The specific topic of hunger among American military families is not one that I have been aware of, so I thank you for studying it and thus expanding on the topic. Our society has done a very poor job of dealing with poorer citizens, and this is one more example. You have done a great job researching and reporting on it.

best... mae at maefood.blogspot.com

aussie aNNie said...

Interesting post..xxxx

mamapez5 said...

It was sad to read this though I am not sure I see that 'food insecurioty' is any worse for the military than all the others who are working in services such a rubbish collectors, night porters and other community work,on low income who are struggling right now. There area lot of scheme to help in UK, some government funded but mostly as charities, but the problem is the same here in Spain too. We donate to two fairly local food banks that have seen the number of users increase massively during the pandemic. There is a lot of large scale agriculture in our region so surplus fresh goods do get distributed too. But I don't know much about the government benefits schemes if there are any.
But it was an interesting and thought-provoking read. Kate x

Elkes Lebensglück said...

A good, important and interesting contribution and I am glad that it is different with us, hug Elke

Laurie said...

Thank goodness these issues are being brought to the attention of the public, something must be done,

Elephant's Child said...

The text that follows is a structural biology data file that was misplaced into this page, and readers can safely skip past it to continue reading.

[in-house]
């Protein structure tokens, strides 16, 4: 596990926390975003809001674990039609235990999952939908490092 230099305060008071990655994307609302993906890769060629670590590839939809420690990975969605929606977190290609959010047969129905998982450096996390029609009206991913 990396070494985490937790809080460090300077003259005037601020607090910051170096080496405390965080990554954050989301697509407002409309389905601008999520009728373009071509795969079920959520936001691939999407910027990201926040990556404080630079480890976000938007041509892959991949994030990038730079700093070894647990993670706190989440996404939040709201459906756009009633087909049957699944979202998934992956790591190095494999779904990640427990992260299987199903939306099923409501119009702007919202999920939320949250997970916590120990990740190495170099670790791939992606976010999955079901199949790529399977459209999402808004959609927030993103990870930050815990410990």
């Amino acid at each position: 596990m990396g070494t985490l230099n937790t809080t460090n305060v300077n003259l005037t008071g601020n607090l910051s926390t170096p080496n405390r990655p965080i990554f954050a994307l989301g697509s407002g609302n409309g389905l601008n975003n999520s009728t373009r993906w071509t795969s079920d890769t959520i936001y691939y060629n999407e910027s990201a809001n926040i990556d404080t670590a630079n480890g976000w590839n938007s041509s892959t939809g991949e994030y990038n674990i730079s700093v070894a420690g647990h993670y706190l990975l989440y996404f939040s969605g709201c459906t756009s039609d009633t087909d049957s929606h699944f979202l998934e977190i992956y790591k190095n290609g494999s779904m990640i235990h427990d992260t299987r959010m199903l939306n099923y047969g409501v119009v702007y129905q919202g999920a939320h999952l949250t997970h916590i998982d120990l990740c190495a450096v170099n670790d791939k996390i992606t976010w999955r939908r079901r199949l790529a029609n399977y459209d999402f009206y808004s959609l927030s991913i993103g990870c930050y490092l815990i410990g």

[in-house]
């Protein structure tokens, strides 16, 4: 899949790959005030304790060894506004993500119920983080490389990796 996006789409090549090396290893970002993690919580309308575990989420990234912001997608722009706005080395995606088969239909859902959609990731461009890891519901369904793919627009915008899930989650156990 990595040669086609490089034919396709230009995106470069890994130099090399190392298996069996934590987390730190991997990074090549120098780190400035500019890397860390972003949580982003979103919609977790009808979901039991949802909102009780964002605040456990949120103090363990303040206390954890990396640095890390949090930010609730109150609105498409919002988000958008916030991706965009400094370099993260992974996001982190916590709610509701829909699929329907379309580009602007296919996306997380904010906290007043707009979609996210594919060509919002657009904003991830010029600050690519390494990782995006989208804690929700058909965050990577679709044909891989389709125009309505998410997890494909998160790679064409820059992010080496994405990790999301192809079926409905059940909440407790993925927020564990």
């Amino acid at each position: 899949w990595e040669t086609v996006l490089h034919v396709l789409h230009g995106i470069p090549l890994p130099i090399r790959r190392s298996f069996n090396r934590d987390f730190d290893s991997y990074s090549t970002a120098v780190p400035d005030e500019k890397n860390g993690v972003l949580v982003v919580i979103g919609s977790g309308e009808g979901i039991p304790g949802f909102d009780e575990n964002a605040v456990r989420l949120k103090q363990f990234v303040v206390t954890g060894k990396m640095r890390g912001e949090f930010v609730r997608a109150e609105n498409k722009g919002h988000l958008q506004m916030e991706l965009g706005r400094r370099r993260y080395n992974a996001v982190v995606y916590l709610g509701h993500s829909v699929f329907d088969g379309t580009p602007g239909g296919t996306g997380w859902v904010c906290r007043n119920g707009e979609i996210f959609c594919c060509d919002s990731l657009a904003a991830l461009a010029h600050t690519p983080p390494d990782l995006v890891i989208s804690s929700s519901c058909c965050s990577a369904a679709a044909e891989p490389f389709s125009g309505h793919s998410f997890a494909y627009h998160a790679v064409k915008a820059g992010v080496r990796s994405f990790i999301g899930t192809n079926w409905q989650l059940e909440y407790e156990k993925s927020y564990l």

It is horrendous isn't it. I contribute food for the weekend packs for homeless people in my city, but am very well away that their needs are the tip of a very large (and growing) iceberg.

CJ Kennedy said...

I never knew that about the military.

My name is Erika. said...

I didn't know this about the military. And of course now you have so many more women serving too, so the roles could be switched with the man being home and the women on active duty. I do know a bit about food insecurity with kids through teaching all those years. I know there is/ was a food program at my school that delivered food to those in need during the early days of the pandemic. And there are schools that do weekend backpacks with food like mac and cheese and crackers and other non-perishables. It is a big problem. Mae is good at addressing it, and I am glad you mentioned this part also. Thanks for all your AJJ pages this past month. It ended up being a good one. See you online with a new page May 1. Hugs-Erika

Felix the Crafty Cat said...

This is interesting because I have friends who were in a similar situation though he has now retired. His wife was a teacher and I can only think your education system must be different to ours as wherever you teach here you pay into the teachers pension scheme so it continues to build up. It also seems odd that the families are having such a difficult time. Where we live in the UK it is mostly Airforce military that we come across and the families seem to be doing well so there is obviously something not quite right with the system. You are absolutely right that this is very disturbing. Take care and sending hugs, Angela xXx